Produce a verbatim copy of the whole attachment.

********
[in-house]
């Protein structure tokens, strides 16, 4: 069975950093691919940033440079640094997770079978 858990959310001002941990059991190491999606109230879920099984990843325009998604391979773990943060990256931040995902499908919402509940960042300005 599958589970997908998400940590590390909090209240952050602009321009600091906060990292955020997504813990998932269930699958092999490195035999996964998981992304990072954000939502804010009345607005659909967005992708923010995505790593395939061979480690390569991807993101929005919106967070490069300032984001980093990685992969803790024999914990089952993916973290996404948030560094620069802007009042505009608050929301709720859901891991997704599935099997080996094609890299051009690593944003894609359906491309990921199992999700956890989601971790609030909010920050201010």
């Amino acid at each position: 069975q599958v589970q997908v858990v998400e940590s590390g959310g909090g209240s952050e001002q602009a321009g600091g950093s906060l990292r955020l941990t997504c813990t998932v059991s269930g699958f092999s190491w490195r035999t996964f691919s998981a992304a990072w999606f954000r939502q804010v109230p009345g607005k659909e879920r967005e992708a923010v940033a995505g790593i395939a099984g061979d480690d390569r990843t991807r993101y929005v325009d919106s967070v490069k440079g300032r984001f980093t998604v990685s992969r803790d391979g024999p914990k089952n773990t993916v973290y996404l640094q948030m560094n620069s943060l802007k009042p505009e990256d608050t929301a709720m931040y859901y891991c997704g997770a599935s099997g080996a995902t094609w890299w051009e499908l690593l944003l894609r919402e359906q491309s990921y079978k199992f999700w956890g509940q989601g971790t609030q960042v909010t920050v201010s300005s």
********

[in-house]
């Protein structure tokens, strides 16, 4: 069975950093691919940033440079640094997770079978 858990959310001002941990059991190491999606109230879920099984990843325009998604391979773990943060990256931040995902499908919402509940960042300005 599958589970997908998400940590590390909090209240952050602009321009600091906060990292955020997504813990998932269930699958092999490195035999996964998981992304990072954000939502804010009345607005659909967005992708923010995505790593395939061979480690390569991807993101929005919106967070490069300032984001980093990685992969803790024999914990089952993916973290996404948030560094620069802007009042505009608050929301709720859901891991997704599935099997080996094609890299051009690593944003894609359906491309990921199992999700956890989601971790609030909010920050201010």
């Amino acid at each position: 069975q599958v589970q997908v858990v998400e940590s590390g959310g909090g209240s952050e001002q602009a321009g600091g950093s906060l990292r955020l941990t997504c813990t998932v059991s269930g699958f092999s190491w490195r035999t996964f691919s998981a992304a990072w999606f954000r939502q804010v109230p009345g607005k659909e879920r967005e992708a923010v940033a995505g790593i395939a099984g061979d480690d390569r990843t991807r993101y929005v325009d919106s967070v490069k440079g300032r984001f980093t998604v990685s992969r803790d391979g024999p914990k089952n773990t993916v973290y996404l640094q948030m560094n620069s943060l802007k009042p505009e990256d608050t929301a709720m931040y859901y891991c997704g997770a599935s099997g080996a995902t094609w890299w051009e499908l690593l944003l894609r919402e359906q491309s990921y079978k199992f999700w956890g509940q989601g971790t609030q960042v909010t920050v201010s300005s």